I’m proud to represent Spectrum Health on the Suicide Prevention Coalition of Erie County. Here I get a chance to meet regularly with others committed to achieving “zero suicides” and share the ways we’re working towards this goal.
This time of year is particularly poignant: September is Suicide Prevention Awareness Month, a time where we collectively reflect on the lives that were lost, the lives that were saved, and think about the time to come when we won’t feel the need to gather like this.
The work that we do as a group is amazing! We provide important education about resources in our county that can help someone in need, like Crisis Services and Spectrum Health’s 24/7 phone line and our C.A.R.E.S. initiative for youth and their families. The Coalition works together on broad issues, like a regional gun storage and safety map, so people can temporarily remove guns from a friend or family member who may be inclined to hurt themselves. (Almost half the deaths by suicide in our country happen with a firearm). Recently, we put together a short, five-minute video covering the use of language in talking about suicide– that I encourage everyone to view: Language Matters: How to talk about suicide. Together we celebrate the small victories that are also huge: death from suicide in Erie County has decreased by almost 20% from last year to this year at this time. Sadly, gun violence and deaths from opioid overdose have increased.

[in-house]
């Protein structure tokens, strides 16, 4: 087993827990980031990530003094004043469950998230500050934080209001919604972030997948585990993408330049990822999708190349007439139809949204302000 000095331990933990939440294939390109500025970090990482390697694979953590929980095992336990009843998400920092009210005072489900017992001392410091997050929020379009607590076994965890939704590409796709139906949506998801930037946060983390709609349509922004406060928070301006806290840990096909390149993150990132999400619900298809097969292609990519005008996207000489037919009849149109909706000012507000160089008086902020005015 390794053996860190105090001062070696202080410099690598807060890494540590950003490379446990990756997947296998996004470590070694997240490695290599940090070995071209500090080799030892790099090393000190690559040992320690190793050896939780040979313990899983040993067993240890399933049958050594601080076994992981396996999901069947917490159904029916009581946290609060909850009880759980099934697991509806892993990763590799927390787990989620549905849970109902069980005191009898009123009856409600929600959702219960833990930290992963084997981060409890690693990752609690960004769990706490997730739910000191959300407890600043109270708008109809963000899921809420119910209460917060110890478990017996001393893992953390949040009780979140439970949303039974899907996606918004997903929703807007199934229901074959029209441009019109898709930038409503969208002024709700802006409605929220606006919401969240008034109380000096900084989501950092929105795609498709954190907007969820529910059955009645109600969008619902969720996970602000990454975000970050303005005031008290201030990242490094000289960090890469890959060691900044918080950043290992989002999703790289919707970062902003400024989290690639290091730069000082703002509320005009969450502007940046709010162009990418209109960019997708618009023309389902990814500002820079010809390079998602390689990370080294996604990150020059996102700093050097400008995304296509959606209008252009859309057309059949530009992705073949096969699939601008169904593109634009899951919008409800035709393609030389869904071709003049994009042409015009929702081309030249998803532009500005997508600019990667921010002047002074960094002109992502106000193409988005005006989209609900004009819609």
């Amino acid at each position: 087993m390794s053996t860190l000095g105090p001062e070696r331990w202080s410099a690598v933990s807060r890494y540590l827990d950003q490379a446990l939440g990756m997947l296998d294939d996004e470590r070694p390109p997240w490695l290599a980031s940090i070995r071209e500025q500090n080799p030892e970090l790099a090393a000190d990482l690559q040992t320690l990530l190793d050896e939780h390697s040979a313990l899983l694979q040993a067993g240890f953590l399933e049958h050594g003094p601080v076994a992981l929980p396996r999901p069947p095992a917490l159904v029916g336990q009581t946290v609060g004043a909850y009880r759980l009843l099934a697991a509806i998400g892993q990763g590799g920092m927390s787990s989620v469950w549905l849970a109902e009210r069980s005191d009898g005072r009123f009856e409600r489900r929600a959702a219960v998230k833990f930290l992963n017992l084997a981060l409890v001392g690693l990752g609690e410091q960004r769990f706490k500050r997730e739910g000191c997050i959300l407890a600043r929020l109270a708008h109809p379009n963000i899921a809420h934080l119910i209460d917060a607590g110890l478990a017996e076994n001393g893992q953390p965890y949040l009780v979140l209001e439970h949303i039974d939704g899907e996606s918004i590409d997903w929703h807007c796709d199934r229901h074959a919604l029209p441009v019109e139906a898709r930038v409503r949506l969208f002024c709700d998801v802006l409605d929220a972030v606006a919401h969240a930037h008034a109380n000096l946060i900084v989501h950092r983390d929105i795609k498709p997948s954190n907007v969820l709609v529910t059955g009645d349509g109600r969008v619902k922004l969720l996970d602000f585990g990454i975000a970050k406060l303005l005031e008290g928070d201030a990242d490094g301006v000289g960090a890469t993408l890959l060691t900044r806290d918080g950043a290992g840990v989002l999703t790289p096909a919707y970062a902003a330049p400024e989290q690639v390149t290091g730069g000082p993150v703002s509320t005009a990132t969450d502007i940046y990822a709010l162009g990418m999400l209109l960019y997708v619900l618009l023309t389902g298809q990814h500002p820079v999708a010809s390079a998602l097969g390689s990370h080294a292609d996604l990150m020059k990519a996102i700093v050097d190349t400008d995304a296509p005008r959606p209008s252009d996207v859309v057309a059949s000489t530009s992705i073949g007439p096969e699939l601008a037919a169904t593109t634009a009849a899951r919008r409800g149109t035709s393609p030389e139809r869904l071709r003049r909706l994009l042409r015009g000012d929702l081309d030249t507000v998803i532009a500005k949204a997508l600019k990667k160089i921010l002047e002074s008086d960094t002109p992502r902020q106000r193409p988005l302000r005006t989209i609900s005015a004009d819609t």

I’ve been in this field for more than 40 years, and while I am proud and humbled to help hoist the yellow awareness flag with my colleagues every year at the Rath Building (this year’s event is Friday, September 10 at 11am), it’s a bittersweet moment, too. It’s inevitable that counselors, like doctors, can’t save every life in their practice. I mourn with and for the family members, those strong survivors, who have to cope with a deeply painful loss. I share the feelings of helplessness that clinicians feel when their words and interactions can’t help someone turn their life around. Most importantly, I feel the tremendous amount of hope that we can save lives one life at a time, and I am so encouraged by our efforts to raise awareness of the public on what they can do to reduce suicide in our community.
Bestselling author Matt Haig (his novel The Midnight Library is a must-read this year) considered taking his life at age 24. He faced his depression and lived to write several other books, including his account of his depression in Reasons to Stay Alive. He writes “Soak up the views. Take in the bad weather and the good weather. You are not the storm.” It’s a powerful reminder that every day is a new opportunity. Every person we meet can be the one who will make a difference, and like Glinda the good witch said to Dorothy in The Wizard of Oz, “You had the power all along.”
Vice President of Crisis Response Services